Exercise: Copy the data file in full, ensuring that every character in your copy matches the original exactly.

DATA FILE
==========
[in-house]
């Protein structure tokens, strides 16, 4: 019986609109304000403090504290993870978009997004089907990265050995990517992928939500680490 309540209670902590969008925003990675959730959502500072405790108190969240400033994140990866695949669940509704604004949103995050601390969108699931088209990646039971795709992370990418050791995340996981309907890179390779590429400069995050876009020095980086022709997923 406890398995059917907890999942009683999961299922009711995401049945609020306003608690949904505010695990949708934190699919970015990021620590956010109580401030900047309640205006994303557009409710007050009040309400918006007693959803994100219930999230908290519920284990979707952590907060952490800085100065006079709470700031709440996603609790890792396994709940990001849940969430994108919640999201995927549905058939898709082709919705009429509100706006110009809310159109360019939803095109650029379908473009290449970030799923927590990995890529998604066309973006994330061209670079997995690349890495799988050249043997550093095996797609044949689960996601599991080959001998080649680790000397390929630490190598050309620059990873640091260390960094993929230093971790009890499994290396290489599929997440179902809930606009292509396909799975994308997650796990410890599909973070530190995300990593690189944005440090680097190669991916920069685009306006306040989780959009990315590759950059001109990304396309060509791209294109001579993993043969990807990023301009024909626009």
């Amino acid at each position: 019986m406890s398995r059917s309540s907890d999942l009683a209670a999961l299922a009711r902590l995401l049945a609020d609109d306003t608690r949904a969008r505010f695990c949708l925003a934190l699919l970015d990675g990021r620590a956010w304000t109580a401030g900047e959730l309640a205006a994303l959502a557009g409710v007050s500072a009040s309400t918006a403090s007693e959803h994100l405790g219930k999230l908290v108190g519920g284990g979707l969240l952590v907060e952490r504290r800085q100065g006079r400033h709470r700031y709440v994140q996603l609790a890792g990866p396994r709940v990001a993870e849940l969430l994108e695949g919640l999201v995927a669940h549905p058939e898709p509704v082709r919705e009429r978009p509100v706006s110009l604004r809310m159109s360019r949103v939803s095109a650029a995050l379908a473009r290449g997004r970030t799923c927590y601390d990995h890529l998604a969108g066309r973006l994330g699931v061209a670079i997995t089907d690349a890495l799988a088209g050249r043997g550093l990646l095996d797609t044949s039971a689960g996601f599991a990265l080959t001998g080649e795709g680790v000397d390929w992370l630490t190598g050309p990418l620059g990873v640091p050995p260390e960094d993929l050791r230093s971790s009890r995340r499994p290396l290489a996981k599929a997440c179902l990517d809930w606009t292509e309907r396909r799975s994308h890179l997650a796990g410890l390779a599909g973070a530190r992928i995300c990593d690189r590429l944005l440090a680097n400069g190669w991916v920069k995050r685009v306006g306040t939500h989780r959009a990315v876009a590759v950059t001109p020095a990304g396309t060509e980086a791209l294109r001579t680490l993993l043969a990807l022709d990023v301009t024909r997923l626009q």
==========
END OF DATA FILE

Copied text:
[in-house]
């Protein structure tokens, strides 16, 4: 019986609109304000403090504290993870978009997004089907990265050995990517992928939500680490 309540209670902590969008925003990675959730959502500072405790108190969240400033994140990866695949669940509704604004949103995050601390969108699931088209990646039971795709992370990418050791995340996981309907890179390779590429400069995050876009020095980086022709997923 406890398995059917907890999942009683999961299922009711995401049945609020306003608690949904505010695990949708934190699919970015990021620590956010109580401030900047309640205006994303557009409710007050009040309400918006007693959803994100219930999230908290519920284990979707952590907060952490800085100065006079709470700031709440996603609790890792396994709940990001849940969430994108919640999201995927549905058939898709082709919705009429509100706006110009809310159109360019939803095109650029379908473009290449970030799923927590990995890529998604066309973006994330061209670079997995690349890495799988050249043997550093095996797609044949689960996601599991080959001998080649680790000397390929630490190598050309620059990873640091260390960094993929230093971790009890499994290396290489599929997440179902809930606009292509396909799975994308997650796990410890599909973070530190995300990593690189944005440090680097190669991916920069685009306006306040989780959009990315590759950059001109990304396309060509791209294109001579993993043969990807990023301009024909626009």
């Amino acid at each position: 019986m406890s398995r059917s309540s907890d999942l009683a209670a999961l299922a009711r902590l995401l049945a609020d609109d306003t608690r949904a969008r505010f695990c949708l925003a934190l699919l970015d990675g990021r620590a956010w304000t109580a401030g900047e959730l309640a205006a994303l959502a557009g409710v007050s500072a009040s309400t918006a403090s007693e959803h994100l405790g219930k999230l908290v108190g519920g284990g979707l969240l952590v907060e952490r504290r800085q100065g006079r400033h709470r700031y709440v994140q996603l609790a890792g990866p396994r709940v990001a993870e849940l969430l994108e695949g919640l999201v995927a669940h549905p058939e898709p509704v082709r919705e009429r978009p509100v706006s110009l604004r809310m159109s360019r949103v939803s095109a650029a995050l379908a473009r290449g997004r970030t799923c927590y601390d990995h890529l998604a969108g066309r973006l994330g699931v061209a670079i997995t089907d690349a890495l799988a088209g050249r043997g550093l990646l095996d797609t044949s039971a689960g996601f599991a990265l080959t001998g080649e795709g680790v000397d390929w992370l630490t190598g050309p990418l620059g990873v640091p050995p260390e960094d993929l050791r230093s971790s009890r995340r499994p290396l290489a996981k599929a997440c179902l990517d809930w606009t292509e309907r396909r799975s994308h890179l997650a796990g410890l390779a599909g973070a530190r992928i995300c990593d690189r590429l944005l440090a680097n400069g190669w991916v920069k995050r685009v306006g306040t939500h989780r959009a990315v876009a590759v950059t001109p020095a990304g396309t060509e980086a791209l294109r001579t680490l993993l043969a990807l022709d990023v301009t024909r997923l626009q």